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  • Terraced house for sale

    Moriah Place, Llwydcoed, Aberdare CF44

    3 1 1

    If you're looking for a place to call your home, then this three-bedroom family home is the one to view! The property is offered to the market for sale in immaculate condition throughout. ... read more

    Bayside Estates

    Bayside Estates

  • Terraced house for sale

    Miners Row, Aberdare CF44

    3 1 1

    We are pleased to offer for sale this assumed freehold mid terraced cottage style property situated in a much sought after area of Llwydcoed. The largest town in the area is Aberdare some 2 ... read more

Living in Llwydcoed: The Local Area Guide

The village of Llwydcoed is located in the Welsh district of Rhondda Cynon Taf. The village is proud of its industrial history and its place within the wider community.

Long before its industrial age, the village mainly consisted of farms and agricultural workers. That changed however with the opening of the Aberdare Ironworks in 1800, which created many jobs for the local people, forming the tight-knit community that exists today despite the industrial decline. The composer Griffith Rhys Jones once worked as a blacksmith at the ironworks before its closure in 1875. A statue of him is a proud landmark in the nearby town of Aberdare. Coal mining also boomed in the area before its eventual decline around the 1920s.

As previously mentioned, industrial decline has not dampened the spirits of the locals nor has it destroyed the bonds that kept the village together. Today, the village exists as a hub for those like enjoy a quiet lifestyle. The nearby towns of Merthyr Tydfil and Aberdare provide many shops and outings, Morlais Castle and Golf Club being a few notable locations. The village is immensely proud of its award winning Brass Band that go from strength to strength all year round and keep the community spirit alive. Fans of Ioan Gruffudd will be happy to know he was born in the village.


The collective population of Llwydcoed and the town of Aberdare is 9,247, according to the last national Census in 2011.

The median age of the residential population is 40. This is backed up by data that finds 19.5% of the residents are aged 30 to 44 compared to the Welsh national average of 18.6%. Surprisingly, 9.4% of the residents are aged 65 to 74 compared to the Welsh average of 9.8%. This suggests that it is has an older population than other areas.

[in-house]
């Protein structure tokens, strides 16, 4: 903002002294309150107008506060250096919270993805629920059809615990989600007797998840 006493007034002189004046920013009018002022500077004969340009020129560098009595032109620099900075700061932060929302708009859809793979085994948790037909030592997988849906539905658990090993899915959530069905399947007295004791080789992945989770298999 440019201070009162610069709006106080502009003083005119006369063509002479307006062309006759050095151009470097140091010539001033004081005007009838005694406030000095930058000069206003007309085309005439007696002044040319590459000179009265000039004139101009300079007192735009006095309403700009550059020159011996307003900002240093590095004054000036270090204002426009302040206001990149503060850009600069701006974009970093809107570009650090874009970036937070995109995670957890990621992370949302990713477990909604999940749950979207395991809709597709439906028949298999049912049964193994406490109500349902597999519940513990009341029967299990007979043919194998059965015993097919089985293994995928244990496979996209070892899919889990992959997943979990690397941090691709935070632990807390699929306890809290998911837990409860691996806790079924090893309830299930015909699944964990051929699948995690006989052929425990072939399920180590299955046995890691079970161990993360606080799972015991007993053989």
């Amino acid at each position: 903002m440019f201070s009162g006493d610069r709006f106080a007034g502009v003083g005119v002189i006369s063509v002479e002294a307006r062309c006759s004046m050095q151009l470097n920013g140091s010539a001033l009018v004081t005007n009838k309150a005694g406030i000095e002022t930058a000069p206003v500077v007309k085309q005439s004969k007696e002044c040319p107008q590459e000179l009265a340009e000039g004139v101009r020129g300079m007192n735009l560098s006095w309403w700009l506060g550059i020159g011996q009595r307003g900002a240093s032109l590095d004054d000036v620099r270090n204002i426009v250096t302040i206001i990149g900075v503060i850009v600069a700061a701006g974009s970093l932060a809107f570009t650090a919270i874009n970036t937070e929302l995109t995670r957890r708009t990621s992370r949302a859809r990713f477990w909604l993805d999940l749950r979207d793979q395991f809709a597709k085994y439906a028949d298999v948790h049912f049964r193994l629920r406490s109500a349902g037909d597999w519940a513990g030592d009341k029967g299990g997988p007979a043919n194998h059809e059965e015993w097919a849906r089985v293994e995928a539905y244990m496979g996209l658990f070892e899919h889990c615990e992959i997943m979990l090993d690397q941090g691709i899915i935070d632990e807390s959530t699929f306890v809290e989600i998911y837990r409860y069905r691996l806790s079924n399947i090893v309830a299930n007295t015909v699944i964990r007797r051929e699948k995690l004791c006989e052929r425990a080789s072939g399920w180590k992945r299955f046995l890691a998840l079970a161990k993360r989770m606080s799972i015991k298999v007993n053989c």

Home ownership is 36.5% in Llwydcoed compared to the national average of 35.4%, meaning that the village has one of the highest percentage of home owners in Wales. Not surprising considering the tranquil surroundings and nearby towns.


Parents will find a large selection of choice when it comes to education. The local primary school, Llwydcoed Primary School, offers quality teaching for children aged 3 to 11. The school provides a friendly and engaging atmosphere for students to learn how to respect one another.

The town of Aberdare has a variety of schools. Most notable is St. John Baptist High which has recently been judged as ‘Excellent’ on its recent inspection by Estyn. It provides students aged 11 to 18 with a great education centred on ethics as well as a selection of core and extracurricular courses.

The Coleg y Cymmoedd is a worthy mention. The town of Aberdare is home to one of the campuses. For those who want to study for their dream job, the college offers numerous courses ranging from engineering to the humanities. Apprenticeships are also available.


Llwydcoed has substantial transport links to the local communities that surround it. The railway links are 2-4 miles away; Aberdare Railway Station, Cwnbach Railway Station and Merthyr Tydfil Railway Station. The train stations provide good links to the rest of Wales and connections to other parts of the UK.

Llwydcoed has two local bus routes, with the No. 6 and No. 9 offering efficient access to nearby towns. The village is situated near the A465; providing commuters with access to the main roads.

Amenities and Shopping

While Llwydcoed lacks a busy high street, it does have access to the nearby towns such as Aberdare and Merthyr Tydfil that have various shops and facilities. Castles and activities await those that travel to the historic, neighbouring towns.

For those that prefer to stay around locally, there is the old traditional pub, The Red Cow, which serves up great food and superb real ales.

Whilst every effort has been taken to ensure the above information is up to date, some inaccuracies may occur. If you notice any inaccuracies please contact

p>All information was correct at time of publication and is provided in good faith

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